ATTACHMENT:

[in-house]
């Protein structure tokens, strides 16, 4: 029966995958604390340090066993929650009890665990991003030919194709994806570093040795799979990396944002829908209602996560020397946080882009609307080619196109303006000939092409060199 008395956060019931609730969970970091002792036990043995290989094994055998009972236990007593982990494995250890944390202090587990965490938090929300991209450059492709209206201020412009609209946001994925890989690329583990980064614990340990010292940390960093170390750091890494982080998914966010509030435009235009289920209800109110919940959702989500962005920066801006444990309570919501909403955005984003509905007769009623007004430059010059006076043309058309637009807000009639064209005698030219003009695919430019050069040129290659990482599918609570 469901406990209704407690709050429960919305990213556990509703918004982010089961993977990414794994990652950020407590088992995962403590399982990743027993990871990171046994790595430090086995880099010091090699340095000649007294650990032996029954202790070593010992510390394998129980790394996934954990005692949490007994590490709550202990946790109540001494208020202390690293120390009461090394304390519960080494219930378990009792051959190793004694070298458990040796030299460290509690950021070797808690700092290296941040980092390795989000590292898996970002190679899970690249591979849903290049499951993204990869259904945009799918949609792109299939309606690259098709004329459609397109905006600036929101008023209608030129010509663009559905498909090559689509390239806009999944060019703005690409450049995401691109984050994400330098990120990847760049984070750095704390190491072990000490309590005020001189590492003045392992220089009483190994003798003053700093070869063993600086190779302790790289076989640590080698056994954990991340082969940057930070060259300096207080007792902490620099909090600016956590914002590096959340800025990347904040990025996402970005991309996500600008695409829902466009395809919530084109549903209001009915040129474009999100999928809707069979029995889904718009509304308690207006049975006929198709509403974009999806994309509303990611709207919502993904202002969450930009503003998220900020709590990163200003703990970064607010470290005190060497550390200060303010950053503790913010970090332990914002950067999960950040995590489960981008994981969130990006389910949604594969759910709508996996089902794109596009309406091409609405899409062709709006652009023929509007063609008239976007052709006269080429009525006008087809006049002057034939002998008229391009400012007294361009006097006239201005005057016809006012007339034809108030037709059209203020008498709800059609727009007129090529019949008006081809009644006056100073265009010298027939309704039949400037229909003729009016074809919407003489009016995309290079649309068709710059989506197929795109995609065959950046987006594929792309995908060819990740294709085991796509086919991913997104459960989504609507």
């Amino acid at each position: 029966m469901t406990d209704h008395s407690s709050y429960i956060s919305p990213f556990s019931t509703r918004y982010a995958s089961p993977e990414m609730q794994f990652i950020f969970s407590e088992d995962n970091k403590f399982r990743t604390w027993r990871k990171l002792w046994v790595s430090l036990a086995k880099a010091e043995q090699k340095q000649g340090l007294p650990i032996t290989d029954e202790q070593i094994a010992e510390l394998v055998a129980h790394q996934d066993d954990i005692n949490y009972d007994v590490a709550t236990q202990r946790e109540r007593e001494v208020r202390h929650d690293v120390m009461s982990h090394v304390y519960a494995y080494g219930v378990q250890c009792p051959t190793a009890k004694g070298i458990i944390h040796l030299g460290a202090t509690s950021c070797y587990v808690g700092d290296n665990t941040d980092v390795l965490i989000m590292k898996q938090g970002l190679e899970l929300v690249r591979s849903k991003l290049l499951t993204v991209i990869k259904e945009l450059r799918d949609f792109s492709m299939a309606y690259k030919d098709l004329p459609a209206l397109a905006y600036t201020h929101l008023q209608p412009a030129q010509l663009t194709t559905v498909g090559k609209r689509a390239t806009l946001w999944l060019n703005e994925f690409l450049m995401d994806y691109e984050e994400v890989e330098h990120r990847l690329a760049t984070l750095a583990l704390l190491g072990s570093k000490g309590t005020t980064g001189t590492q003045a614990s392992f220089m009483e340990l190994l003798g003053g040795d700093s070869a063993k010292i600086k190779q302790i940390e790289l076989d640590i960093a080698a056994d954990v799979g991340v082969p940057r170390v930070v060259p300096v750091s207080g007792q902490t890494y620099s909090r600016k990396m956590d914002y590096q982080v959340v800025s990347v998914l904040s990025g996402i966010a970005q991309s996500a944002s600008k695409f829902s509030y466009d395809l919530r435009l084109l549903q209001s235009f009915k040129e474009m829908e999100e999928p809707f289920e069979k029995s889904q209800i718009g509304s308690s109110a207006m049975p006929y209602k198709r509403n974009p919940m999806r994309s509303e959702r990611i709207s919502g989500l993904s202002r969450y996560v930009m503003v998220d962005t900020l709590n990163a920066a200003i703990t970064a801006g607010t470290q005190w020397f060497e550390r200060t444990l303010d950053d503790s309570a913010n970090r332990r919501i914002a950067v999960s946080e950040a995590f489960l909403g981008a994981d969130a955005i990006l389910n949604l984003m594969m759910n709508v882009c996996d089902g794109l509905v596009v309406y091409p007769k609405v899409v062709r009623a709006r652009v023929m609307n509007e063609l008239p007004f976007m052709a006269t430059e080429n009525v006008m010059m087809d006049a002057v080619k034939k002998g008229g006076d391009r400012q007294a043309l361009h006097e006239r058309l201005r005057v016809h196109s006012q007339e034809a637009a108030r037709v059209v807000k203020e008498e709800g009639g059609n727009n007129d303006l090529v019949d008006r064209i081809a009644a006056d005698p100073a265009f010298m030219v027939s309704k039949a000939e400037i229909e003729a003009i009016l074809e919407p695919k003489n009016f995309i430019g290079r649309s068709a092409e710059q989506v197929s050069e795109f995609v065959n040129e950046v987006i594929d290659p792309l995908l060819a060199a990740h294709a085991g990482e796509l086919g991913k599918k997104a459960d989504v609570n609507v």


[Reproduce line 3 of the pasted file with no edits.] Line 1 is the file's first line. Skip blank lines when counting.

């Amino acid at each position: 029966m469901t406990d209704h008395s407690s709050y429960i956060s919305p990213f556990s019931t509703r918004y982010a995958s089961p993977e990414m609730q794994f990652i950020f969970s407590e088992d995962n970091k403590f399982r990743t604390w027993r990871k990171l002792w046994v790595s430090l036990a086995k880099a010091e043995q090699k340095q000649g340090l007294p650990i032996t290989d029954e202790q070593i094994a010992e510390l394998v055998a129980h790394q996934d066993d954990i005692n949490y009972d007994v590490a709550t236990q202990r946790e109540r007593e001494v208020r202390h929650d690293v120390m009461s982990h090394v304390y519960a494995y080494g219930v378990q250890c009792p051959t190793a009890k004694g070298i458990i944390h040796l030299g460290a202090t509690s950021c070797y587990v808690g700092d290296n665990t941040d980092v390795l965490i989000m590292k898996q938090g970002l190679e899970l929300v690249r591979s849903k991003l290049l499951t993204v991209i990869k259904e945009l450059r799918d949609f792109s492709m299939a309606y690259k030919d098709l004329p459609a209206l397109a905006y600036t201020h929101l008023q209608p412009a030129q010509l663009t194709t559905v498909g090559k609209r689509a390239t806009l946001w999944l060019n703005e994925f690409l450049m995401d994806y691109e984050e994400v890989e330098h990120r990847l690329a760049t984070l750095a583990l704390l190491g072990s570093k000490g309590t005020t980064g001189t590492q003045a614990s392992f220089m009483e340990l190994l003798g003053g040795d700093s070869a063993k010292i600086k190779q302790i940390e790289l076989d640590i960093a080698a056994d954990v799979g991340v082969p940057r170390v930070v060259p300096v750091s207080g007792q902490t890494y620099s909090r600016k990396m956590d914002y590096q982080v959340v800025s990347v998914l904040s990025g996402i966010a970005q991309s996500a944002s600008k695409f829902s509030y466009d395809l919530r435009l084109l549903q209001s235009f009915k040129e474009m829908e999100e999928p809707f289920e069979k029995s889904q209800i718009g509304s308690s109110a207006m049975p006929y209602k198709r509403n974009p919940m999806r994309s509303e959702r990611i709207s919502g989500l993904s202002r969450y996560v930009m503003v998220d962005t900020l709590n990163a920066a200003i703990t970064a801006g607010t470290q005190w020397f060497e550390r200060t444990l303010d950053d503790s309570a913010n970090r332990r919501i914002a950067v999960s946080e950040a995590f489960l909403g981008a994981d969130a955005i990006l389910n949604l984003m594969m759910n709508v882009c996996d089902g794109l509905v596009v309406y091409p007769k609405v899409v062709r009623a709006r652009v023929m609307n509007e063609l008239p007004f976007m052709a006269t430059e080429n009525v006008m010059m087809d006049a002057v080619k034939k002998g008229g006076d391009r400012q007294a043309l361009h006097e006239r058309l201005r005057v016809h196109s006012q007339e034809a637009a108030r037709v059209v807000k203020e008498e709800g009639g059609n727009n007129d303006l090529v019949d008006r064209i081809a009644a006056d005698p100073a265009f010298m030219v027939s309704k039949a000939e400037i229909e003729a003009i009016l074809e919407p695919k003489n009016f995309i430019g290079r649309s068709a092409e710059q989506v197929s050069e795109f995609v065959n040129e950046v987006i594929d290659p792309l995908l060819a060199a990740h294709a085991g990482e796509l086919g991913k599918k997104a459960d989504v609570n609507v």